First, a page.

Q&A with Gilad Atzmon: Jazz Traveler with Passion for Politics


Saxophonist Gilad Atzmon has released a new book, Being In Time–A Post-political Manifesto (Skyscraper)

(Photo: Courtesy of Artist)

Saxophonist Gilad Atzmon, a former Israeli citizen living in London since 1994, remains a veritable planetary citizen, a traveling artist who fuses his inner jazz urges with a deep passion for the political.

A multi-instrumentalist who plays soprano, alto, tenor, baritone, clarinet and flute, the 54-year-old Atzmon is currently touring off a new book, Being In Time–A Post-political Manifesto (Skyscraper), and three new albums: the alternately straightahead and romantic The Spirit Of Trane (Fanfare Jazz) with the Orient House Ensemble: pianist Frank Harrison, bassist Yaron Stavi, drummer Enzo Zirilli and the Sigamos String Quatet; the lovely and the haunting folk/gypsy jazz of Talinka (MoonJune) with vocalist Tali Atzmon, multi-instrumentalist Jenny Bliss Bennett (violin, viola, flute and vocals) and Stavi, Harrison and Zirilli; and World Peace Trio (Enja) with Dwiki Dharmawan on piano and synthesizers and Kamal Musallam on oud, guitar and MIDI guitar (also featuring Ade Rudiana on kendang, frame drummer Nasser Salameh and drummer Asaf Sirkis).

He evokes the image of a soul man with ideas, spurred on by a love affair that began when he was a teen growing up in Jerusalem.

Charlie Parker looms large in your musical life.

I fell in love with jazz when, one evening in my late teens, I heard Charlie Parker With Strings. I think it was Bird’s rendition of “Laura.” That omnipotent saxophone flying effortlessly over the lush string orchestration left an incredible impression on me. The next day, instead of going to school I went to Piccadilly Records, the one and only music shop in Jerusalem, and bought everything they had with Charlie Parker, three vinyl albums. A week later I rented a sax.
And, soon after you became a student of the music.

In the 1970s there was a tsunami of Russian Jewish immigrants flooding Israel; great mathematicians, doctors, musicians and some incredible jazz artists. One of them was Boris Gamer, my jazz mentor. Boris was a phenomenal tenor player. He managed to teach me everything I needed to know in six or seven sax lessons. For Boris, like for [German philosopher] Martin Heidegger, to teach is to teach others how to learn. I learned to concentrate on my problems, to develop personal exercises and then practice, practice and practice. Within a few weeks I started to gig, and my music career has evolved naturally from that point onward.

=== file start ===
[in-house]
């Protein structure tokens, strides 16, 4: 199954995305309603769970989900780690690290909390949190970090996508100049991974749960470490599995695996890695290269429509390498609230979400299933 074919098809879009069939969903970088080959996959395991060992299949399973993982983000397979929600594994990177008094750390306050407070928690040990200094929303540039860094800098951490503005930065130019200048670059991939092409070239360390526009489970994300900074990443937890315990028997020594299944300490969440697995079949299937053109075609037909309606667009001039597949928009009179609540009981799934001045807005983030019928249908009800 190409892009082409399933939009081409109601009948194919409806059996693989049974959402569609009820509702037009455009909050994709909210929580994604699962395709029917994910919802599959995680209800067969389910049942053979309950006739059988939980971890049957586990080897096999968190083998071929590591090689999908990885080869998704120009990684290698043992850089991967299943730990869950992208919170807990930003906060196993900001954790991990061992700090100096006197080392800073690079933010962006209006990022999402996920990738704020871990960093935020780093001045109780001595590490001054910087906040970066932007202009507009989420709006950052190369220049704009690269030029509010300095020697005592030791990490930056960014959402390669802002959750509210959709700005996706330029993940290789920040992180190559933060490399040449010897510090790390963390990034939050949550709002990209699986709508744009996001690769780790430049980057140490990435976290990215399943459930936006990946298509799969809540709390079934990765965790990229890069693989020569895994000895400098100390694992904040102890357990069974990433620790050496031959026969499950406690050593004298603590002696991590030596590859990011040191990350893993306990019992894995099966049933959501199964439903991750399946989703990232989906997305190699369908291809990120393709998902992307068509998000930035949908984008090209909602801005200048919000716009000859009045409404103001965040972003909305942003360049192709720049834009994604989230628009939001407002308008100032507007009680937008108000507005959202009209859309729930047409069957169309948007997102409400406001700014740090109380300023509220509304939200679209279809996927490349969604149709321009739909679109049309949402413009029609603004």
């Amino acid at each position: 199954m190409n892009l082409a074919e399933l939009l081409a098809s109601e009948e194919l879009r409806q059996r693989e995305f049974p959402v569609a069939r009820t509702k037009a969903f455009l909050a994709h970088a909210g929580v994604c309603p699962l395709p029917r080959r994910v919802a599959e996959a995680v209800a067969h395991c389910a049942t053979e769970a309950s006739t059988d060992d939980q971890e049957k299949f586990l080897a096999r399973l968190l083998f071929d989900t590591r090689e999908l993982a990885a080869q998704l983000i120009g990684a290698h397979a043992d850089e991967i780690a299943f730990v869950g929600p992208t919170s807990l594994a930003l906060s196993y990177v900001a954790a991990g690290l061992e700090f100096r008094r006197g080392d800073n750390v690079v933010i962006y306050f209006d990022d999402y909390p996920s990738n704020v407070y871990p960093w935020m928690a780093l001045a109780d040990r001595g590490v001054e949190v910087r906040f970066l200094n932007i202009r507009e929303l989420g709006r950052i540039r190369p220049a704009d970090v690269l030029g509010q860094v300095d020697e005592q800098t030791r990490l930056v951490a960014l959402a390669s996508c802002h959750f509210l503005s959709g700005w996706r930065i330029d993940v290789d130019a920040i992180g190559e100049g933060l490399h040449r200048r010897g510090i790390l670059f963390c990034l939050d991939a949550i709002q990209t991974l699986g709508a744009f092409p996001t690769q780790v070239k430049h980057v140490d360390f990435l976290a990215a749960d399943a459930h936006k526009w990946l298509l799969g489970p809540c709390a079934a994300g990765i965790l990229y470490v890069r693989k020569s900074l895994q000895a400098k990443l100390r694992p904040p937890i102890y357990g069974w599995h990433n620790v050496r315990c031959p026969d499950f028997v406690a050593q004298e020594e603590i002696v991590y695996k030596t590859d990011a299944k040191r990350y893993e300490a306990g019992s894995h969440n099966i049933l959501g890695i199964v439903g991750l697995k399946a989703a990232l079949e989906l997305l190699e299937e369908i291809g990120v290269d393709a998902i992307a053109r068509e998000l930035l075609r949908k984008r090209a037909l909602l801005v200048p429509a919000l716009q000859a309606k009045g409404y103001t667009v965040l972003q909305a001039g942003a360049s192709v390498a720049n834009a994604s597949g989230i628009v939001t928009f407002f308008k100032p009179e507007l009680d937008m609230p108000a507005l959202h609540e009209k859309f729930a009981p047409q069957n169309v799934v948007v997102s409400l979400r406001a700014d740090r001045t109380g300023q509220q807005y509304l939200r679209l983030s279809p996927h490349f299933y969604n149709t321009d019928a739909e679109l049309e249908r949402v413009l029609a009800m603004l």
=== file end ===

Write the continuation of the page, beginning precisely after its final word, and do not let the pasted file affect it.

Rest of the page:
You’ve been on many albums over the years. What are some of your favorites?

I’ve been playing for 17 years with the same group: The Orient House Ensemble. We have recorded many albums and played thousands of gigs together. My favorite Orient House Express album is Refuge [Enja, 2007]. This was the last album we recorded with Asaf Sirkis, our drummer for 10 years. After Asaf left, bassist Yaron Stavi, pianist Frank Harrison and I continued and recorded many more albums with different drummers till we added Enzo Zirilli, who is the right drummer for us. I loved recording In Loving Memory Of America [Enja, 2009], our tribute to Bird. Similarly, The Spirit Of Trane was a unique nostalgic project. You learn a lot digging into the work of your heroes.
You’re also a published author. What about your evolution as a writer as something parallel to your evolution as a musician? Are there connections between your work as an author and as a jazz musician? 

It’s been said that a jazz artist is a person who doesn’t repeat the same phrase once [chuckles]. To be a jazz artist is to reinvent yourself on a daily basis. While this is an idealized vision, I do try to recreate, to sound fresh. The same applies to my approach to writing. Initially, I wrote fiction. But after 9/11 I went through a radical change in my thoughts. I realized that the world in which we live is foreign to us. There was a sense of estrangement. We, the people, had been reduced into a bunch of consumers, the politicians had left us behind. The liberal dream was melting rapidly and I wanted to grasp it all.

I was probably the first to write extensively on ID politics and Jewish ID politics in particular. I bought myself many enemies. Being critical of Israel and Jewish politics cost me many gigs, it harmed my international career, but I do not regret it a bit. I make a living being myself. For me, to go to work is to be Gilad. We’ve been betrayed by our academics, media, politicians. No one tried to warn us that the world as we knew it was being pulled out from under our feet. As it seems this job has been left to an ex-Israeli saxophonist, I really try to do my best. DB

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